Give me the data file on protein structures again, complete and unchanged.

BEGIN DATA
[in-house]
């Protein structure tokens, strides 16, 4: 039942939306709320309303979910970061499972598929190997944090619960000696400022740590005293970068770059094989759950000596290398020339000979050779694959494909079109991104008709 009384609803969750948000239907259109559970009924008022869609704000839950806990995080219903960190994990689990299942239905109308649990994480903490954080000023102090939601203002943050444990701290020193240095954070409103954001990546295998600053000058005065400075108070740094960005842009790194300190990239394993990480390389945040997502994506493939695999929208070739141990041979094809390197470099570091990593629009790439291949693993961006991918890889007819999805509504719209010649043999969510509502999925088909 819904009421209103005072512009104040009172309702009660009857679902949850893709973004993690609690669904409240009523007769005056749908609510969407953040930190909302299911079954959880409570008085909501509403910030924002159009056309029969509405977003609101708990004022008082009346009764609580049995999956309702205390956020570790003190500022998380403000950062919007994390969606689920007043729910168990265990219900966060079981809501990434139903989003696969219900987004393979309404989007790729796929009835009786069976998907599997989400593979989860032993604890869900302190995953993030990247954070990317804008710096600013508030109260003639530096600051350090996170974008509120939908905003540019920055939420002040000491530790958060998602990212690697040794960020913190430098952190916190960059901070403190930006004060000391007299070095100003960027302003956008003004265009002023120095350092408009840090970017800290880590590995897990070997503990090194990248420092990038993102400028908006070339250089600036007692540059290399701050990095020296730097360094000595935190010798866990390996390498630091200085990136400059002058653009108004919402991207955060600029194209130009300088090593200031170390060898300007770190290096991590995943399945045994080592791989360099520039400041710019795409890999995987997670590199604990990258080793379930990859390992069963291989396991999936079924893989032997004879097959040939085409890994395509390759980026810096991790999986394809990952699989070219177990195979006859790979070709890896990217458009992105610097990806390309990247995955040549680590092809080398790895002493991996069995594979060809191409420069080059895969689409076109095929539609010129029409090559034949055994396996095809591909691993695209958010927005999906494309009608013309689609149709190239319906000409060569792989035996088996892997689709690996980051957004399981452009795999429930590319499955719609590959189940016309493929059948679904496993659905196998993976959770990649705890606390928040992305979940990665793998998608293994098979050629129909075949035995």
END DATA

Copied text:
[in-house]
């Protein structure tokens, strides 16, 4: 039942939306709320309303979910970061499972598929190997944090619960000696400022740590005293970068770059094989759950000596290398020339000979050779694959494909079109991104008709 009384609803969750948000239907259109559970009924008022869609704000839950806990995080219903960190994990689990299942239905109308649990994480903490954080000023102090939601203002943050444990701290020193240095954070409103954001990546295998600053000058005065400075108070740094960005842009790194300190990239394993990480390389945040997502994506493939695999929208070739141990041979094809390197470099570091990593629009790439291949693993961006991918890889007819999805509504719209010649043999969510509502999925088909 819904009421209103005072512009104040009172309702009660009857679902949850893709973004993690609690669904409240009523007769005056749908609510969407953040930190909302299911079954959880409570008085909501509403910030924002159009056309029969509405977003609101708990004022008082009346009764609580049995999956309702205390956020570790003190500022998380403000950062919007994390969606689920007043729910168990265990219900966060079981809501990434139903989003696969219900987004393979309404989007790729796929009835009786069976998907599997989400593979989860032993604890869900302190995953993030990247954070990317804008710096600013508030109260003639530096600051350090996170974008509120939908905003540019920055939420002040000491530790958060998602990212690697040794960020913190430098952190916190960059901070403190930006004060000391007299070095100003960027302003956008003004265009002023120095350092408009840090970017800290880590590995897990070997503990090194990248420092990038993102400028908006070339250089600036007692540059290399701050990095020296730097360094000595935190010798866990390996390498630091200085990136400059002058653009108004919402991207955060600029194209130009300088090593200031170390060898300007770190290096991590995943399945045994080592791989360099520039400041710019795409890999995987997670590199604990990258080793379930990859390992069963291989396991999936079924893989032997004879097959040939085409890994395509390759980026810096991790999986394809990952699989070219177990195979006859790979070709890896990217458009992105610097990806390309990247995955040549680590092809080398790895002493991996069995594979060809191409420069080059895969689409076109095929539609010129029409090559034949055994396996095809591909691993695209958010927005999906494309009608013309689609149709190239319906000409060569792989035996088996892997689709690996980051957004399981452009795999429930590319499955719609590959189940016309493929059948679904496993659905196998993976959770990649705890606390928040992305979940990665793998998608293994098979050629129909075949035995």